Written Q&A: Jenny Chiu of CBS Sports
A Fun Conversation with a Rising Star in U.S. Soccer TV
You never know who you might meet in the breakfast room of the random Rio de Janeiro hotel you’re staying at during the 2016 Summer Olympics. Jenny Chiu still had a year left at the University of North Carolina and was covering soccer (which she also played at UNC) as part of the Olympic News Service. She came over and introduced herself one morning, and we’ve been friends ever since. Last month we became colleagues at CBS Sports, and she was the host in the studio who tossed it to me for my first CBS hit, a report from Austin on the USMNT-Jamaica game.
It was about time that I did a podcast interview with Jenny. Here’s the written version of it, which I think you’ll enjoy.
Hey there, welcome to Fútbol with Grant Wahl. Our guest now is a rising star in U.S. soccer television and one of my dear friends. Jenny Chiu is doing terrific work for CBS Sports for which I also happen to work. You can see her in CBS's coverage of the U.S. men's national team World Cup qualifiers, and the men's UEFA Champions League among other things. Jenny, it's great to see you. Thanks so much for coming on the show.
Of course, always Grant.
So congratulations on everything you're doing these days. That includes your onsite reporting at U.S. World Cup qualifiers in Panama, Honduras and Costa Rica so far. Could you explain to our listeners what that is like for you being on the field and doing work in environments that are at times hostile to the U.S. team?
Actually, yeah, so I obviously did onsite stuff for Champions League, and the CONCACAF stuff is very different. We actually hire security, so that's different than when we do Champions League, of course, and there's fences and there are things being thrown. I mean, in Panama and in Honduras, both times things were thrown in our direction. Honduras, it was toward the Honduran team, which was crazy to me. But in Panama things were being thrown, people were jumping over and stuff. You don't see that in Champions League as much, so that's definitely one of the differences. But other than that, all these countries are Spanish-speaking, so I feel pretty at home when I'm there and I'm used to it. You know, I grew up in CONCACAF.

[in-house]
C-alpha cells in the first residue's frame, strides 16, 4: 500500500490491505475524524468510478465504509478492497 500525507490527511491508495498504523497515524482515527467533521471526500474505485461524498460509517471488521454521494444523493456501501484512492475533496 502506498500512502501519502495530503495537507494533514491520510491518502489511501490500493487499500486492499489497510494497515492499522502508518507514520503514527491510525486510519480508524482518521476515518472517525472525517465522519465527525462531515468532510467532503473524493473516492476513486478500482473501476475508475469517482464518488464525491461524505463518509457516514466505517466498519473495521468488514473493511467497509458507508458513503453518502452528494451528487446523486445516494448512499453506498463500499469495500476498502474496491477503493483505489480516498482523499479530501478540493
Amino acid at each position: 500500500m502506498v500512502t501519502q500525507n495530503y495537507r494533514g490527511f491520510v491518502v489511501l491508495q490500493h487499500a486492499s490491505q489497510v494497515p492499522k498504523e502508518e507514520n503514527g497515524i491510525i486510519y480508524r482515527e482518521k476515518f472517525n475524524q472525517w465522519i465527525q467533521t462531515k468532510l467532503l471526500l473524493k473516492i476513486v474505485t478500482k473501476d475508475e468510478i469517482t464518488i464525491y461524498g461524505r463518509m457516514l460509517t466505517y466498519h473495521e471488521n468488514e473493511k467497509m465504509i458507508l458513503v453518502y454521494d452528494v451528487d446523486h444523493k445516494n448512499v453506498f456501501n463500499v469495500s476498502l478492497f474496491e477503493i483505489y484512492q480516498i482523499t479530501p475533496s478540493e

I mean, I'm on site at all these games, so I'm able to sort of observe what you're doing leading up to a game, and then I'm in the comfort of the stands during a game while you're doing your thing on the field. And I'm wondering if you could sort of lead our listeners through what are some of the things you'll do to prepare for a U.S. World Cup qualifier on the road, kind of in the couple days leading up to it, and then what are you doing on gameday itself?
“I grew up watching the Mexican national team, and you can win 3-0 and the media is still going to crush you for certain decisions you made, the way that this person played, the way that that person played. It's just never good enough. And so for me, that was totally normal and not a hit on Gregg [Berhalter], a hit on the team, like that was just my analysis of the game.” — Jenny Chiu
I think very similarly to you and the other reporters that are also traveling with the team, going to the press conferences, we get interviews beforehand for our pregame show when we're the rights holders, so I do those. Talking to as many people as I can, listening to everything that I can. That includes you guys, you know, like when I'm with the other journalists, I'm listening to what they saw at training and what everyone else is seeing and talking about. So that part, being on the ground, I get that advantage. We get to talk to the people that we get to see. So if we run into the players, I get to ask them questions.
I talk to the other journalists, like the Panamanian journalists before the game against the U.S., asking them how they're feeling, what the media is saying around that camp, around the Panamanian team, around how they view the U.S. team. So that has been interesting, and you can't really do that in the same way when you're not on-site. So I do that before and then on gameday, but it's knowing the lineups, knowing the changes that are being made, it's having basically a hit for any situation that can arise, the different players I try to prepare as much as possible, almost to an extreme where I typically don't use really anything that I have prepared.
I'm sure that other people have that same problem, but I try to be ready for anything that could happen. I prepare for questions like at halftime, postgame, potential questions, like what if this is a situation? What if this is a scenario? Like where could I go with these questions? So that all happens on game day. On game day. I don't like any distractions. Like anybody talking to me or wanting to have coffee with me or have breakfast with me, I get kind of like, "I need to go."